A Company Voluntary Arrangement (CVA): a term not necessarily high on the agenda for many businesses, but one that has risen in prominence over the last two years or so, and particularly since March 2020. Most notably on the high street, where retailers have sought to use the arrangement as a means to continue trading in the toughest of conditions.

Increasingly a point of debate and discussion, CVAs were once again thrown into the spotlight earlier this month, when the British Property Federation (BPF) urged the government to overhaul UK insolvency rules.

In a letter to corporate responsibility minister Lord Callanan, the industry group representing landlords questioned the manner in which CVAs have been used more recently. It argued that commercial landlords were being disproportionately impacted by arrangements that can be voted through by other less-affected creditors.

The increased use of CVAs to manage obligations to landlords, in particular, is clearly divisive – driven by a global pandemic that is accelerating the fortunes and misfortunes of many businesses, particularly those on the high street. There are companies that have suffered irreparable damage due to COVID-19; those that have weathered the storm, but have been left with a balance sheet in need of repair; and those that have benefited and seen revenues grow through diversification, or simply by being in the right place at the right time. CVAs have increasingly become an option for those businesses finding themselves in the former two categories.

Whatever your view on the current framework, it’s hard to deny that CVAs have played, and continue to play, a vital role in enabling businesses to continue to operate. Without such arrangements, more retailers would have disappeared from the high street in 2020, with repeated national lockdowns adding even more pressure to cash-stretched and under-capitalised businesses.

COVID-19 has blighted seemingly secure companies and placed them in a position of fragility – a prospect that seemed unfathomable for many 18 months ago. The ongoing restrictions imposed by the government will only make it harder for businesses to gain the kind of financial footing they need in which to attract suitable funding and ultimately recover – whether that’s from lenders or stakeholders. What’s more, there are several issues sitting on the horizon that will only make that recovery more difficult. The furlough scheme has, of course, been extended, but it cannot continue indefinitely.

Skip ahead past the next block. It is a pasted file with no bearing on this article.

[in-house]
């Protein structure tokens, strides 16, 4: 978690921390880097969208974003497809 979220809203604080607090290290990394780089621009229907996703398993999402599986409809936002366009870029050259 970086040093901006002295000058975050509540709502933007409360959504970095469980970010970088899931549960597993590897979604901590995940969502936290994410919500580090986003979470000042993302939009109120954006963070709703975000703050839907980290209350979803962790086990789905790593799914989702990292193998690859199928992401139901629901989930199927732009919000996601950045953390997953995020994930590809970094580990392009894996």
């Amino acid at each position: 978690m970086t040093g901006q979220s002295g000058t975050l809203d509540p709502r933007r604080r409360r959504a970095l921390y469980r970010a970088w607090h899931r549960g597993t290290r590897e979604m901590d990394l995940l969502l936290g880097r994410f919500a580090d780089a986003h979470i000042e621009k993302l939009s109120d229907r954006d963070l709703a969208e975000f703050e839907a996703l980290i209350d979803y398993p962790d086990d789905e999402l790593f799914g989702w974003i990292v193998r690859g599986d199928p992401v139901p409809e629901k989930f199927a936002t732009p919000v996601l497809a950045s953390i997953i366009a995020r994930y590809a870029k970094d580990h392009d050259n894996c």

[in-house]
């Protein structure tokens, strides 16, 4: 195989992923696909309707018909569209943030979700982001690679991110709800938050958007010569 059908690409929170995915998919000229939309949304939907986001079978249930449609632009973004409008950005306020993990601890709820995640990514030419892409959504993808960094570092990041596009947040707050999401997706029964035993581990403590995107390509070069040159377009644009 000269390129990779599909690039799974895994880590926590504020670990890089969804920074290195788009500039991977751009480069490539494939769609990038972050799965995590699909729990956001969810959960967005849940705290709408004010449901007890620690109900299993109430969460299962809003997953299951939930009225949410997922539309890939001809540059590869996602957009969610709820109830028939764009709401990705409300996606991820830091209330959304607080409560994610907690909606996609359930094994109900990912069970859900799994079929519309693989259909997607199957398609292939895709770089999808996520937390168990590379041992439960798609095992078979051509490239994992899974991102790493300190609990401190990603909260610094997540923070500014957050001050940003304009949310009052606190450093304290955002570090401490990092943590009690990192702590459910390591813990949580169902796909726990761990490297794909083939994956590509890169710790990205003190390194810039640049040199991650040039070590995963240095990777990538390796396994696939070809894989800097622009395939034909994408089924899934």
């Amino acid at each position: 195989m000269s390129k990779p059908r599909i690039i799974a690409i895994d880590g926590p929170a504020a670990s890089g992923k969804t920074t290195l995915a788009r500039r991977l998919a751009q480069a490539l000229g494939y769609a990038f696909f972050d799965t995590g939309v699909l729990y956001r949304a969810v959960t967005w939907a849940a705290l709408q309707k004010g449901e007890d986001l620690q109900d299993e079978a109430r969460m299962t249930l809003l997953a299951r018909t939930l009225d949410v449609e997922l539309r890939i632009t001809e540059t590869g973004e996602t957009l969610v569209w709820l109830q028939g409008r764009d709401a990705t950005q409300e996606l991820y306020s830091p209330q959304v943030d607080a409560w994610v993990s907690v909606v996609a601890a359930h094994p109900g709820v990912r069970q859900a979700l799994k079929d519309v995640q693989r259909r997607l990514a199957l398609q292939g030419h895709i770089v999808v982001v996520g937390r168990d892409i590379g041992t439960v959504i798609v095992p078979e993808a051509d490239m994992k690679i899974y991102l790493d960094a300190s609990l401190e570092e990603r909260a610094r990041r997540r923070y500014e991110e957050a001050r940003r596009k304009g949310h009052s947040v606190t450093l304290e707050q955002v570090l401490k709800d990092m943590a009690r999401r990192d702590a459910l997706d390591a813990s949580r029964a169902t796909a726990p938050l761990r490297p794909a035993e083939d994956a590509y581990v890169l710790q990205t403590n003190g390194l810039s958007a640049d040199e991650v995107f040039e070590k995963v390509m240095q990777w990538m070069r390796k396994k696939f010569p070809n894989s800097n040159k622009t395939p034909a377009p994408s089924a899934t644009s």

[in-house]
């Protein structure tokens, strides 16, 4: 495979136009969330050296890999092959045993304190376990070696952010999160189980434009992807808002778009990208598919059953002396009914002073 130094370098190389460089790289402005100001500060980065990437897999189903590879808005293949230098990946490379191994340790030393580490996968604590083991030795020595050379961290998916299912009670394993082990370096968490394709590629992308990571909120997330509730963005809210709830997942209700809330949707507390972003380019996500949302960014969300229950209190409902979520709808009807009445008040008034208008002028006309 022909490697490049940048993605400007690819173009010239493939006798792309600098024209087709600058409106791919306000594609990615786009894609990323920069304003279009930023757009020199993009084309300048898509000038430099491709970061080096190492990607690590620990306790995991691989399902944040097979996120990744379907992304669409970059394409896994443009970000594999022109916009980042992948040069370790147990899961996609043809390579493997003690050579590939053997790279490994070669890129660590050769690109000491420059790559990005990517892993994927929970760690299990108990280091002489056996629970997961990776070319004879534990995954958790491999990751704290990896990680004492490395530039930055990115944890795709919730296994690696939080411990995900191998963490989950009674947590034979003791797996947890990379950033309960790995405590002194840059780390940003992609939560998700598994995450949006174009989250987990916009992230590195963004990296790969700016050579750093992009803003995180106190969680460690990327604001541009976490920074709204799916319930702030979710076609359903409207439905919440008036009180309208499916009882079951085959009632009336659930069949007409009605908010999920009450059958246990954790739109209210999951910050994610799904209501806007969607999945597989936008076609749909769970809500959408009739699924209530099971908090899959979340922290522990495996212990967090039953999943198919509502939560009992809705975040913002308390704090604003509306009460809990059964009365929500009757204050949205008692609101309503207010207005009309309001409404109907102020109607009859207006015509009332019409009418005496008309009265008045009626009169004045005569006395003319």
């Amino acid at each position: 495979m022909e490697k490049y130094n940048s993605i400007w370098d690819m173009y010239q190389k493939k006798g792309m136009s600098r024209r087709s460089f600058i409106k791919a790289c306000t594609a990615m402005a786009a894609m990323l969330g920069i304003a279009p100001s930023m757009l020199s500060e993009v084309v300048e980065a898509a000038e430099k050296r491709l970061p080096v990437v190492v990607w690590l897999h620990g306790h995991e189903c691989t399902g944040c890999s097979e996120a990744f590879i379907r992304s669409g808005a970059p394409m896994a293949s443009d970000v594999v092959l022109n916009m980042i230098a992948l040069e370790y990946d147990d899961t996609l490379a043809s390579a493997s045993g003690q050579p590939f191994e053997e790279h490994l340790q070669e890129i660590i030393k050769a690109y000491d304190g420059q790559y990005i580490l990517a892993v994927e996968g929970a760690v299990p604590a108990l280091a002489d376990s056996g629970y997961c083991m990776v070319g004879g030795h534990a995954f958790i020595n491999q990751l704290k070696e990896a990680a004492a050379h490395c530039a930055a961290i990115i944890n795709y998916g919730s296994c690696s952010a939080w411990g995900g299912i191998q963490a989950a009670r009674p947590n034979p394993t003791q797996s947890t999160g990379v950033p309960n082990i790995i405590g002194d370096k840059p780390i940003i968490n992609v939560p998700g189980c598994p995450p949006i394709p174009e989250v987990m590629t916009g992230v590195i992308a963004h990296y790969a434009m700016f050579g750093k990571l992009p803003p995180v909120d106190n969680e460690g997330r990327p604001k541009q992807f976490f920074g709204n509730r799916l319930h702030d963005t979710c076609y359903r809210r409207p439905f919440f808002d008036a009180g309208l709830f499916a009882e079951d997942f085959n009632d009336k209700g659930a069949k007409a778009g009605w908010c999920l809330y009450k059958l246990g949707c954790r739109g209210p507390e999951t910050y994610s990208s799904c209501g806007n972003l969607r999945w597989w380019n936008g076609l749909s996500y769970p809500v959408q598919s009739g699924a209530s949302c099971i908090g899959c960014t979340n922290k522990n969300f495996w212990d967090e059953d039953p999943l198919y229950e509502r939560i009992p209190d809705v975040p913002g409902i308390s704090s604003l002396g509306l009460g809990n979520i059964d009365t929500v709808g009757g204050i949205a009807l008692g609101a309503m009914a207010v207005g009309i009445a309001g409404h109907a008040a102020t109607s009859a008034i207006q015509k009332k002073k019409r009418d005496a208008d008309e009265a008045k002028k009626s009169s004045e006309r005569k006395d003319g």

There are countless deadlines that have been kicked into the long grass – quite rightly, some would say, to provide much-needed respite for struggling companies. These include deferred VAT and PAYE and, more informally in many instances, supplier costs, rental payments and obligations to lenders. Added to that is the ban on commercial landlords evicting tenants. The eviction moratorium has been extended once again until the end of March, together with restrictions on the use of statutory demands and presentation of winding up petitions. Given the current state of affairs, there’s nothing to say that these deadlines won’t be extended further. However, when all of these issues do finally crystallise, it could be particularly difficult for cash-poor businesses with little working capital and growing liabilities.

It’s clear that banks and lenders will be keeping a watchful eye on businesses over the course of 2021, reviewing their financial position and deciding whether further support is justified. The reintroduction of the preferential status enjoyed by HM Revenue and Customs in insolvency is a change that may well force lenders to reassess their position as to financial risk. Under the changes, which came into force at the beginning of December 2020, ‘crown preference’ places the UK tax authority ahead of banks, lenders and other holders of floating charges. This is in respect of certain tax liabilities when it comes to the priority of payments in insolvency proceedings. This potentially significantly weakens the position of lenders in insolvency scenarios.

With so many unknowns and factors outside of the control of businesses, the key is to be prepared, flexible and open to opportunities for restructuring and re-organisation. It’s important for businesses to take a proactive approach, to keep their financial position under ongoing review and consider all of the possibilities potentially available in a timely manner. Waiting in hope will only minimise the options available and force businesses into increasingly difficult choices.

If you would like to discuss business restructuring and re-organisation further, please speak to our insolvency team.

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